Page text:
Breakthrough in breast cancer research means thousands could avoid chemo

One in eight women in the UK will be diagnosed with breast cancer in their lifetime – but new research may mean that around 70% of women with the most common form of early-stage breast cancer can avoid gruelling chemotherapy treatment.

The research, published by the New England Journal of Medicine, examined a genetic test that is commonly used to determine whether patients need chemotherapy or not. Most women fall into an ‘intermediate’ result bracket, which means it is not clear if chemotherapy will be required.


The results from the study, led by the Albert Einstein Cancer Center in New York, found that women with early-stage breast cancers who fall in this ‘intermediate’ bracket have the same survival rate regardless of whether or not they receive chemotherapy.

The results could already change the way women are treated, avoiding potentially unnecessary courses of chemo in some cases. The side effects of chemotherapy – which uses drugs that are toxic to cells to fight the cancer – include fatigue, hair loss, risk of infection, nausea and anaemia. Other treatments for cancer include surgery and hormone therapy.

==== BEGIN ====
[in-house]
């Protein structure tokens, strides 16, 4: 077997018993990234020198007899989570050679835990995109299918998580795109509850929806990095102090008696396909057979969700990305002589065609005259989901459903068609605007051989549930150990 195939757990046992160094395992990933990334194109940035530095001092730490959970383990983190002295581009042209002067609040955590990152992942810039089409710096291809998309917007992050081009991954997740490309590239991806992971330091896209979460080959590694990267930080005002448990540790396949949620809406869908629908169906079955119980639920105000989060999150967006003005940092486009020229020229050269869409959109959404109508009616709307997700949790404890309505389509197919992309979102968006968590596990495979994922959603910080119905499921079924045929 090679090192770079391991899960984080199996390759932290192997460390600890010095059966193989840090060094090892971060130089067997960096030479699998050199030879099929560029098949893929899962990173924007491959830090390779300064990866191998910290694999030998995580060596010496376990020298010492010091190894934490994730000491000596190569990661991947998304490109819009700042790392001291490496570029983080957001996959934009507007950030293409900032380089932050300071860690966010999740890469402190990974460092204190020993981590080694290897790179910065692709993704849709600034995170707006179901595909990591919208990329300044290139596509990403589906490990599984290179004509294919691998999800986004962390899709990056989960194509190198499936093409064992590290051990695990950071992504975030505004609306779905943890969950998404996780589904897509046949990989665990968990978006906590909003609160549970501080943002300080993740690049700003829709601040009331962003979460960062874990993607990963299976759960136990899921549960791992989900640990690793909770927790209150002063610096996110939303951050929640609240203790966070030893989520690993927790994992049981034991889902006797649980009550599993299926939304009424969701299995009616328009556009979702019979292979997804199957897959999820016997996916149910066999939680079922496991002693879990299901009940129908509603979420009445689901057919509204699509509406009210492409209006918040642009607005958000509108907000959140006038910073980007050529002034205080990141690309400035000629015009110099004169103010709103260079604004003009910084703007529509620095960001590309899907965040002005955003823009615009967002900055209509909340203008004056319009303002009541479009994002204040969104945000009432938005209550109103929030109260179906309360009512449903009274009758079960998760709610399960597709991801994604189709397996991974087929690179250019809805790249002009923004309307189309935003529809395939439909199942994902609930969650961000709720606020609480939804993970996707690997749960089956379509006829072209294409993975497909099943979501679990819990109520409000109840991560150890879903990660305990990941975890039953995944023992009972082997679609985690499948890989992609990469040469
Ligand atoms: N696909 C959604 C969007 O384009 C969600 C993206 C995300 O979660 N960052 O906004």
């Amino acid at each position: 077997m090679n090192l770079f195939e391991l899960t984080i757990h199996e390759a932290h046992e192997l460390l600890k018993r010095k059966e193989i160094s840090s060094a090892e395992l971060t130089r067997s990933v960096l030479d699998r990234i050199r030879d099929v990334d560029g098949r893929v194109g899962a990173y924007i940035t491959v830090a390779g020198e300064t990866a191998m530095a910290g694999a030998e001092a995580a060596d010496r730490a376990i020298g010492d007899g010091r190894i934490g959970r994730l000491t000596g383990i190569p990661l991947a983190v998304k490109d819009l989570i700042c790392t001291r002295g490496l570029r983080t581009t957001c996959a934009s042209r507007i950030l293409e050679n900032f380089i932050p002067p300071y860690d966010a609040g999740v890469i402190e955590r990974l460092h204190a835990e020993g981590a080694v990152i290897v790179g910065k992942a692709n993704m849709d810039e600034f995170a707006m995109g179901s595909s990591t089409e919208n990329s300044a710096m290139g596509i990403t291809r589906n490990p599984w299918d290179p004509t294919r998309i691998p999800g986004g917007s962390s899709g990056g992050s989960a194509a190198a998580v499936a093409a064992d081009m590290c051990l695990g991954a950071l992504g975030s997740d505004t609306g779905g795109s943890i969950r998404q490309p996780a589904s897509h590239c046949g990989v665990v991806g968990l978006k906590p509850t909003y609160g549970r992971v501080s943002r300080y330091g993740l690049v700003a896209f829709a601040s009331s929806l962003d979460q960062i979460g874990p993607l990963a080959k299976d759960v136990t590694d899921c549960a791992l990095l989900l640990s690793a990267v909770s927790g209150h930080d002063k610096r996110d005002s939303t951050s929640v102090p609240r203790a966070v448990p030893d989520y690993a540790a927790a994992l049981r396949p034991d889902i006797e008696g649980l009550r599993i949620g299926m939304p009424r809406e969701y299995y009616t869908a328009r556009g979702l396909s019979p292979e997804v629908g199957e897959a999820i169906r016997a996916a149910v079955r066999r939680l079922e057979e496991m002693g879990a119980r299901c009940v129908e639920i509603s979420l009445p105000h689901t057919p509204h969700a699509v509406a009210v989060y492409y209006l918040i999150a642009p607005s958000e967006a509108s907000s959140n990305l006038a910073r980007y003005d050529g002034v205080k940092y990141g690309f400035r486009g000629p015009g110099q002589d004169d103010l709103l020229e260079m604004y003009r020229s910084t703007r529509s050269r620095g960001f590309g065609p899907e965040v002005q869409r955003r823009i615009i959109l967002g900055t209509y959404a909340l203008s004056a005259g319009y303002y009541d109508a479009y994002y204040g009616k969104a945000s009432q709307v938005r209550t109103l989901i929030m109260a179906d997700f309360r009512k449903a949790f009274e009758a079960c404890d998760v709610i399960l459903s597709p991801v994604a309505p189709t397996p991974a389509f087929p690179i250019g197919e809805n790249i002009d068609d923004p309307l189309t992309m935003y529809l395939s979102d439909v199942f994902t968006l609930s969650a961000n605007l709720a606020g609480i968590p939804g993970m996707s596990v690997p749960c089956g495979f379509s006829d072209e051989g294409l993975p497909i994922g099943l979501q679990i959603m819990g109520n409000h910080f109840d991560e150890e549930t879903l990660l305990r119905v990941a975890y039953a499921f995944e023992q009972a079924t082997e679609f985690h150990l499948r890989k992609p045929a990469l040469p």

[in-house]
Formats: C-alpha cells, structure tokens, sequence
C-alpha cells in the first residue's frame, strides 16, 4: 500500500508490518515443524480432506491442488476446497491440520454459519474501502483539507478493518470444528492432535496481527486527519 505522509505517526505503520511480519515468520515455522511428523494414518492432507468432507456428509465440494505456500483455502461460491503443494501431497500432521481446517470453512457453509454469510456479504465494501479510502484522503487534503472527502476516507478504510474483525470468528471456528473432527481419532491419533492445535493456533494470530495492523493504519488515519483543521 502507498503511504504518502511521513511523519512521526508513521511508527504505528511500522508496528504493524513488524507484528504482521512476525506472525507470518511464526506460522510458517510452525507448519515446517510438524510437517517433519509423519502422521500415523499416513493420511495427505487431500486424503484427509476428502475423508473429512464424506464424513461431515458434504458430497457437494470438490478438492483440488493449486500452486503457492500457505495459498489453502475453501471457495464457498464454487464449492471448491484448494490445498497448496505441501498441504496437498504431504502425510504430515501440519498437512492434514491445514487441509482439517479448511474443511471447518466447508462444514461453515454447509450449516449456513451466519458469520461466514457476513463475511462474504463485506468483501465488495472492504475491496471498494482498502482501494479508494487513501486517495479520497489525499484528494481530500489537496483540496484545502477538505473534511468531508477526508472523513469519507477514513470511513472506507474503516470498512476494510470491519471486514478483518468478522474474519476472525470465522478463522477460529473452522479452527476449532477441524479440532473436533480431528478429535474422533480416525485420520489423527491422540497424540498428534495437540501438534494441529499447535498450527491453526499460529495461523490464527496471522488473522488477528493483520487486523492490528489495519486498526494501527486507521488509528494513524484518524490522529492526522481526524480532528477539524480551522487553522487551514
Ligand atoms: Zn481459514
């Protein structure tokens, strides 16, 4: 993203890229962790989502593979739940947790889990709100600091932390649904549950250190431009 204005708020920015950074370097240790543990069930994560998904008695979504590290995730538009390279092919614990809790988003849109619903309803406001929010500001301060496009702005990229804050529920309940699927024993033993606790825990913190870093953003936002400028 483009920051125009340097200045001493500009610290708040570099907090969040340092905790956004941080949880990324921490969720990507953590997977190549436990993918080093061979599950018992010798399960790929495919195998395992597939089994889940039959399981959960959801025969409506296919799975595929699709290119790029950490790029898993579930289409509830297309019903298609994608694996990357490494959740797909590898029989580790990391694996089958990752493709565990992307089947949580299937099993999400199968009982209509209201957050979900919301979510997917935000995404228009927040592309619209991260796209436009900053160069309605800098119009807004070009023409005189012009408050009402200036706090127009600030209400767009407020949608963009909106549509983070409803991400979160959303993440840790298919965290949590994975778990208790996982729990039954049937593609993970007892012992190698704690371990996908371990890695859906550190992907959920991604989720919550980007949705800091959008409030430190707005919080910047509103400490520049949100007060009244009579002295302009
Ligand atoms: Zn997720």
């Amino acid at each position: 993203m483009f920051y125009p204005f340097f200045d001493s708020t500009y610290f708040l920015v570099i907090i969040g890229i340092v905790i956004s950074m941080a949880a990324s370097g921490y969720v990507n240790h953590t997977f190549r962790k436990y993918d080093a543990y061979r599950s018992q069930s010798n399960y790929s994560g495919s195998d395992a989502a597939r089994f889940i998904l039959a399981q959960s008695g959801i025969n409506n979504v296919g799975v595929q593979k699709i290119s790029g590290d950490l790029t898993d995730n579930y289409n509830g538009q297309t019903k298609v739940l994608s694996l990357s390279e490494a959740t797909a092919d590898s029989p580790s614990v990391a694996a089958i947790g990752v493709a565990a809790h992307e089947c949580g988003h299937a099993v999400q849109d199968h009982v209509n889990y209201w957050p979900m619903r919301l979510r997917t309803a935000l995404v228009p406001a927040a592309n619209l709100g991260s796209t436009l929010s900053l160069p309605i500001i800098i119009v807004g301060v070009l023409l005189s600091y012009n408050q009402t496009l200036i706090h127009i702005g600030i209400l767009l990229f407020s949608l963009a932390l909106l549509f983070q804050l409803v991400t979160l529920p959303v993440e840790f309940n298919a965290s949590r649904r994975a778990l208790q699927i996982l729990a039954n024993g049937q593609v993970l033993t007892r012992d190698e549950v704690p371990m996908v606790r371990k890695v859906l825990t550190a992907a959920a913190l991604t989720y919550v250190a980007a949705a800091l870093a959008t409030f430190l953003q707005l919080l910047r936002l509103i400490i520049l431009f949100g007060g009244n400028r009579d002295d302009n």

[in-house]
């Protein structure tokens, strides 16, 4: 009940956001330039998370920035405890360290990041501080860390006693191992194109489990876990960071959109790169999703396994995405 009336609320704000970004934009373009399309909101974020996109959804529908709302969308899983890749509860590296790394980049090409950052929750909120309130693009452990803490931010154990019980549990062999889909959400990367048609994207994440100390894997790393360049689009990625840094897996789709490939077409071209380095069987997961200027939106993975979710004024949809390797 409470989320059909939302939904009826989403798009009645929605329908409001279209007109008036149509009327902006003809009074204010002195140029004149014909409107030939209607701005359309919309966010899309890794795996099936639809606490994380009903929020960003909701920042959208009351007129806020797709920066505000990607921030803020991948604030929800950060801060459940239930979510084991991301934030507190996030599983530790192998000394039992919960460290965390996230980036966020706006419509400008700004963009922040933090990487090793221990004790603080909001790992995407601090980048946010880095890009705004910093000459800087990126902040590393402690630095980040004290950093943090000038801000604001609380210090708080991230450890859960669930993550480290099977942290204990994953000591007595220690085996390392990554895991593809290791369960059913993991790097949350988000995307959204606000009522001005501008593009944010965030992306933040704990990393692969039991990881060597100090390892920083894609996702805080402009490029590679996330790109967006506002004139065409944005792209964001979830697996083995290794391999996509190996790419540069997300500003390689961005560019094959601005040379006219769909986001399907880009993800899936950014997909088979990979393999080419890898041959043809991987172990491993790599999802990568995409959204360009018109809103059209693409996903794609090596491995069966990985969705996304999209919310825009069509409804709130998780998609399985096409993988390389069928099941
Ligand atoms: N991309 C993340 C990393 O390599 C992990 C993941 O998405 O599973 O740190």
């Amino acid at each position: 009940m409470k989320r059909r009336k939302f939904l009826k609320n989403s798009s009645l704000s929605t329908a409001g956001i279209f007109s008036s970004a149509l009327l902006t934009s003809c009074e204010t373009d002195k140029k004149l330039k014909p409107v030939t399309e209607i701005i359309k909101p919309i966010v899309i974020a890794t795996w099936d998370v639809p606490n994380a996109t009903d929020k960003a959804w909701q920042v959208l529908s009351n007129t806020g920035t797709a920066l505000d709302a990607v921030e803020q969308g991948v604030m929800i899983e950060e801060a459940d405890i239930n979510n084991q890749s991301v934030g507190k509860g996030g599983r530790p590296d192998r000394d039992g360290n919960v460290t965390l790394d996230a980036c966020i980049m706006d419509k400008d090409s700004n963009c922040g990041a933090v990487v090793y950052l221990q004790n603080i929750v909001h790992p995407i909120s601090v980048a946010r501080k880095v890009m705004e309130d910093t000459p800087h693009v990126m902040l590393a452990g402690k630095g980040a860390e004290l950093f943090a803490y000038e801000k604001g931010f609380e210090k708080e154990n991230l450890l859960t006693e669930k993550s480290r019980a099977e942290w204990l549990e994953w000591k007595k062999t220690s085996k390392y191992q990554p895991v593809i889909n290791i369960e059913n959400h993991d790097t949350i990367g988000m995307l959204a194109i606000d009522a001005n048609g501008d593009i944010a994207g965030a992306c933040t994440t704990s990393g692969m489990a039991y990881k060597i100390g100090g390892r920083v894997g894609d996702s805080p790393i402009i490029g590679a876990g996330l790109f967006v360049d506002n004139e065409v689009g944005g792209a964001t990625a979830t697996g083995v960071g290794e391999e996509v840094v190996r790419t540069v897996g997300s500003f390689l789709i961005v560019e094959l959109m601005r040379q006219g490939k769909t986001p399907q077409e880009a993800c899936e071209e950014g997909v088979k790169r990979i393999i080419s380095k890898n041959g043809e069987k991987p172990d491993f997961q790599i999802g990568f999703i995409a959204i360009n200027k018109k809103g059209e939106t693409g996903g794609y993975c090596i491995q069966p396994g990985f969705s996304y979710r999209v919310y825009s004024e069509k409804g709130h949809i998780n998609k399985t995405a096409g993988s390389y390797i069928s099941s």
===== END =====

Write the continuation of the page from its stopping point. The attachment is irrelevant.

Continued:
Over ten thousand women were involved in the trial, the results of which should allow women more choice in their treatment. Dr. Alistair Ring, a consultant at the Royal Marsden Hospital in London, told the BBC: ‘Oncologists have been waiting for these results, it will affect practice on Monday morning. It’s a fundamental change in the way we look after women with early breast cancer.’ He estimates approximately 3000 women a year in the UK will no longer need chemotherapy because of this trial.

Rachel Rawson from Breast Cancer Care hopes the breakthrough will help patients make more informed decisions: ‘Every day, women with certain types of breast cancer face the terrible dilemma of whether or not to have the treatment, without hard facts about the benefit for them. This life-changing breakthrough is absolutely wonderful news as it could liberate thousands of women from the agony of chemotherapy.’